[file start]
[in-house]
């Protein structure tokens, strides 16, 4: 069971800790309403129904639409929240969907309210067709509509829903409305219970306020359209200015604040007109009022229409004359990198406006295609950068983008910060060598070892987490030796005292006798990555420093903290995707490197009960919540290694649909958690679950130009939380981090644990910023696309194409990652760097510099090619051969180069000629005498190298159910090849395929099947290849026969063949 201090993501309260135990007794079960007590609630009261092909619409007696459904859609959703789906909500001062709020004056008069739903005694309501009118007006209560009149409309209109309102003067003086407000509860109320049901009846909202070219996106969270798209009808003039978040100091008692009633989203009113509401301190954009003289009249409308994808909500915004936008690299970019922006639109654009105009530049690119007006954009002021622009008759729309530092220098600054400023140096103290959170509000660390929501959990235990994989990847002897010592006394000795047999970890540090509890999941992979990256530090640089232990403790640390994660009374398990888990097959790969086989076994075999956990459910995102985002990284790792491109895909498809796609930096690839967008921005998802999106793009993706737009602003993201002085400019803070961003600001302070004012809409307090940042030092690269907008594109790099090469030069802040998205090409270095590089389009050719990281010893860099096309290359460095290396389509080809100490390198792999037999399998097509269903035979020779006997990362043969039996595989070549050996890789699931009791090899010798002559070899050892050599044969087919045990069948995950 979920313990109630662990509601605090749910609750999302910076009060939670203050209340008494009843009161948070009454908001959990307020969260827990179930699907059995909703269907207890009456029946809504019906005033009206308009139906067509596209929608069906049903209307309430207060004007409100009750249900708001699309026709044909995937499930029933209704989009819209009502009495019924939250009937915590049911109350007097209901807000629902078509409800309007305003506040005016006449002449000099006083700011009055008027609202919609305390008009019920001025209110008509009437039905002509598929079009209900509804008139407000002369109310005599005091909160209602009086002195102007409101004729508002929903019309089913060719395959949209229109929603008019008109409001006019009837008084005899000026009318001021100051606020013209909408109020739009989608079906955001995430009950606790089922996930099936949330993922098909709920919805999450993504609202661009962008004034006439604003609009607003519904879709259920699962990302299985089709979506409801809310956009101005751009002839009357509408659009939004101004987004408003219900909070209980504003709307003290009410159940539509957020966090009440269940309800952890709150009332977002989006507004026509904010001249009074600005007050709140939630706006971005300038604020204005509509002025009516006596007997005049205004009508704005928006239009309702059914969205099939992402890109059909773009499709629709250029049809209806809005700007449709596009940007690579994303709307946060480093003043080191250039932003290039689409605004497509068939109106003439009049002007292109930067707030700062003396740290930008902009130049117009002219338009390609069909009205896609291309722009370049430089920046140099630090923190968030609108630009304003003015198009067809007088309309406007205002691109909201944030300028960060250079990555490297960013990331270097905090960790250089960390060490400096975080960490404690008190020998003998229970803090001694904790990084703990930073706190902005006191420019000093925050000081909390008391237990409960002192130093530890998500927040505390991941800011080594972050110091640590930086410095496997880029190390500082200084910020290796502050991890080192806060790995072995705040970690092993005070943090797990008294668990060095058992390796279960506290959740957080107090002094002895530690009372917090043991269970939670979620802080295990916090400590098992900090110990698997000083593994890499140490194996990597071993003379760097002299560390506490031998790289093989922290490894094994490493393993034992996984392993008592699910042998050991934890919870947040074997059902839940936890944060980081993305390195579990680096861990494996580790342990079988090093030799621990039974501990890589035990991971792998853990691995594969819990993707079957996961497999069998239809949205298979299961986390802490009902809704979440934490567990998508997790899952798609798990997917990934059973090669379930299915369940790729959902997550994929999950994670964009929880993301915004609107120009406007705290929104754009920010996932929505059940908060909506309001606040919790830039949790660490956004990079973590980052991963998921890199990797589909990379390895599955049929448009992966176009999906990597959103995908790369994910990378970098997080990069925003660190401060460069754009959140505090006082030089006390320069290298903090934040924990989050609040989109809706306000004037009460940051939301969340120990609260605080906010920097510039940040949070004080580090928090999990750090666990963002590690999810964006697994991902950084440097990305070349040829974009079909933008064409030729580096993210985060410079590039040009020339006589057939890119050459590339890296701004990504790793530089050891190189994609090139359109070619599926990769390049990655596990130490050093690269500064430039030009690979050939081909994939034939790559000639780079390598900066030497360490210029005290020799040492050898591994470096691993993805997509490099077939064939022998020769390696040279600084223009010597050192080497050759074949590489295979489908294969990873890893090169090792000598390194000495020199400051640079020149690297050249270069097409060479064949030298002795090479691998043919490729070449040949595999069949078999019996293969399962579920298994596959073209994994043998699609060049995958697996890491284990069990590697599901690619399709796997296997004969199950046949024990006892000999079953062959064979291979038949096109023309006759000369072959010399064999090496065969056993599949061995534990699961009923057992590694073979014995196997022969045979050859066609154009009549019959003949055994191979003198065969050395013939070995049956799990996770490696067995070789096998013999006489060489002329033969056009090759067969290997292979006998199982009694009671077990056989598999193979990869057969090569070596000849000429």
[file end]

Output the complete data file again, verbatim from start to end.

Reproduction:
[in-house]
């Protein structure tokens, strides 16, 4: 069971800790309403129904639409929240969907309210067709509509829903409305219970306020359209200015604040007109009022229409004359990198406006295609950068983008910060060598070892987490030796005292006798990555420093903290995707490197009960919540290694649909958690679950130009939380981090644990910023696309194409990652760097510099090619051969180069000629005498190298159910090849395929099947290849026969063949 201090993501309260135990007794079960007590609630009261092909619409007696459904859609959703789906909500001062709020004056008069739903005694309501009118007006209560009149409309209109309102003067003086407000509860109320049901009846909202070219996106969270798209009808003039978040100091008692009633989203009113509401301190954009003289009249409308994808909500915004936008690299970019922006639109654009105009530049690119007006954009002021622009008759729309530092220098600054400023140096103290959170509000660390929501959990235990994989990847002897010592006394000795047999970890540090509890999941992979990256530090640089232990403790640390994660009374398990888990097959790969086989076994075999956990459910995102985002990284790792491109895909498809796609930096690839967008921005998802999106793009993706737009602003993201002085400019803070961003600001302070004012809409307090940042030092690269907008594109790099090469030069802040998205090409270095590089389009050719990281010893860099096309290359460095290396389509080809100490390198792999037999399998097509269903035979020779006997990362043969039996595989070549050996890789699931009791090899010798002559070899050892050599044969087919045990069948995950 979920313990109630662990509601605090749910609750999302910076009060939670203050209340008494009843009161948070009454908001959990307020969260827990179930699907059995909703269907207890009456029946809504019906005033009206308009139906067509596209929608069906049903209307309430207060004007409100009750249900708001699309026709044909995937499930029933209704989009819209009502009495019924939250009937915590049911109350007097209901807000629902078509409800309007305003506040005016006449002449000099006083700011009055008027609202919609305390008009019920001025209110008509009437039905002509598929079009209900509804008139407000002369109310005599005091909160209602009086002195102007409101004729508002929903019309089913060719395959949209229109929603008019008109409001006019009837008084005899000026009318001021100051606020013209909408109020739009989608079906955001995430009950606790089922996930099936949330993922098909709920919805999450993504609202661009962008004034006439604003609009607003519904879709259920699962990302299985089709979506409801809310956009101005751009002839009357509408659009939004101004987004408003219900909070209980504003709307003290009410159940539509957020966090009440269940309800952890709150009332977002989006507004026509904010001249009074600005007050709140939630706006971005300038604020204005509509002025009516006596007997005049205004009508704005928006239009309702059914969205099939992402890109059909773009499709629709250029049809209806809005700007449709596009940007690579994303709307946060480093003043080191250039932003290039689409605004497509068939109106003439009049002007292109930067707030700062003396740290930008902009130049117009002219338009390609069909009205896609291309722009370049430089920046140099630090923190968030609108630009304003003015198009067809007088309309406007205002691109909201944030300028960060250079990555490297960013990331270097905090960790250089960390060490400096975080960490404690008190020998003998229970803090001694904790990084703990930073706190902005006191420019000093925050000081909390008391237990409960002192130093530890998500927040505390991941800011080594972050110091640590930086410095496997880029190390500082200084910020290796502050991890080192806060790995072995705040970690092993005070943090797990008294668990060095058992390796279960506290959740957080107090002094002895530690009372917090043991269970939670979620802080295990916090400590098992900090110990698997000083593994890499140490194996990597071993003379760097002299560390506490031998790289093989922290490894094994490493393993034992996984392993008592699910042998050991934890919870947040074997059902839940936890944060980081993305390195579990680096861990494996580790342990079988090093030799621990039974501990890589035990991971792998853990691995594969819990993707079957996961497999069998239809949205298979299961986390802490009902809704979440934490567990998508997790899952798609798990997917990934059973090669379930299915369940790729959902997550994929999950994670964009929880993301915004609107120009406007705290929104754009920010996932929505059940908060909506309001606040919790830039949790660490956004990079973590980052991963998921890199990797589909990379390895599955049929448009992966176009999906990597959103995908790369994910990378970098997080990069925003660190401060460069754009959140505090006082030089006390320069290298903090934040924990989050609040989109809706306000004037009460940051939301969340120990609260605080906010920097510039940040949070004080580090928090999990750090666990963002590690999810964006697994991902950084440097990305070349040829974009079909933008064409030729580096993210985060410079590039040009020339006589057939890119050459590339890296701004990504790793530089050891190189994609090139359109070619599926990769390049990655596990130490050093690269500064430039030009690979050939081909994939034939790559000639780079390598900066030497360490210029005290020799040492050898591994470096691993993805997509490099077939064939022998020769390696040279600084223009010597050192080497050759074949590489295979489908294969990873890893090169090792000598390194000495020199400051640079020149690297050249270069097409060479064949030298002795090479691998043919490729070449040949595999069949078999019996293969399962579920298994596959073209994994043998699609060049995958697996890491284990069990590697599901690619399709796997296997004969199950046949024990006892000999079953062959064979291979038949096109023309006759000369072959010399064999090496065969056993599949061995534990699961009923057992590694073979014995196997022969045979050859066609154009009549019959003949055994191979003198065969050395013939070995049956799990996770490696067995070789096998013999006489060489002329033969056009090759067969290997292979006998199982009694009671077990056989598999193979990869057969090569070596000849000429």